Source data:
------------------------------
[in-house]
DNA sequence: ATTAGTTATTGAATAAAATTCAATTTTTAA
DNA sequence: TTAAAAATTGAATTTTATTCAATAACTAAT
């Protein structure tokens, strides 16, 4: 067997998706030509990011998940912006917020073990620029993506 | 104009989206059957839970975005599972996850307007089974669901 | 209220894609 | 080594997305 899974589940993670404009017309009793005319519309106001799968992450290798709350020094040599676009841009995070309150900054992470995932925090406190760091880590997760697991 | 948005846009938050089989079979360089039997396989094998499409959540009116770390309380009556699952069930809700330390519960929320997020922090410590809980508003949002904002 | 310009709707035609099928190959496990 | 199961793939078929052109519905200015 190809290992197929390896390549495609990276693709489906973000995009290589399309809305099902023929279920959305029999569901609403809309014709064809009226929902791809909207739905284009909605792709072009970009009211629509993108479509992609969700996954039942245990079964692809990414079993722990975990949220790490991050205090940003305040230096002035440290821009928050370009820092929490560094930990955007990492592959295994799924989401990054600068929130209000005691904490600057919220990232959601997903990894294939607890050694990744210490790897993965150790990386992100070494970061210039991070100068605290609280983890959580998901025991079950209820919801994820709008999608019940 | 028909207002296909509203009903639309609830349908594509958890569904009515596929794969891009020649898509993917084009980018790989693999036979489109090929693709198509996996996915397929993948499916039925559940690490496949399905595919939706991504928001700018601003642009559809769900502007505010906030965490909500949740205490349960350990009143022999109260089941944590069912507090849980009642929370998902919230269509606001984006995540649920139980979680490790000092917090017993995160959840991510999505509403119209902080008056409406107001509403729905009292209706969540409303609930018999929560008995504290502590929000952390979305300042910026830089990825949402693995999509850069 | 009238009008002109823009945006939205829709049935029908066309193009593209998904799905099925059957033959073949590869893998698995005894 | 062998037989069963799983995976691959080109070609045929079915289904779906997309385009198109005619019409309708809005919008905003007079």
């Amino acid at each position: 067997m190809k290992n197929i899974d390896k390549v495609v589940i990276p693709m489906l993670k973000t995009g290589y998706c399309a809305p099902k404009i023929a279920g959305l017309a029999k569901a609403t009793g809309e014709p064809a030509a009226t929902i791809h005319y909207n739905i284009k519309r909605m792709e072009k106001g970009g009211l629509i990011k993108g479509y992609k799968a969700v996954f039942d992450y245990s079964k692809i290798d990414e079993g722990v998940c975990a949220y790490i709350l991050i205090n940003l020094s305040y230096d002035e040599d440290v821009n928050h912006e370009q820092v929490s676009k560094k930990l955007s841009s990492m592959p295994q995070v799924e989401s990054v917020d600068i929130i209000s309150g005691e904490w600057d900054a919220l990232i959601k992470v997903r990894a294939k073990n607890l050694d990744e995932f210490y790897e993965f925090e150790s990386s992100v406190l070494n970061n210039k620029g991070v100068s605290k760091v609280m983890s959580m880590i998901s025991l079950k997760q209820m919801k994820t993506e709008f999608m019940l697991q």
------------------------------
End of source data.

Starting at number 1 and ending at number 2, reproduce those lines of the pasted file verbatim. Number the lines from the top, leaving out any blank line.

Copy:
[in-house]
DNA sequence: ATTAGTTATTGAATAAAATTCAATTTTTAA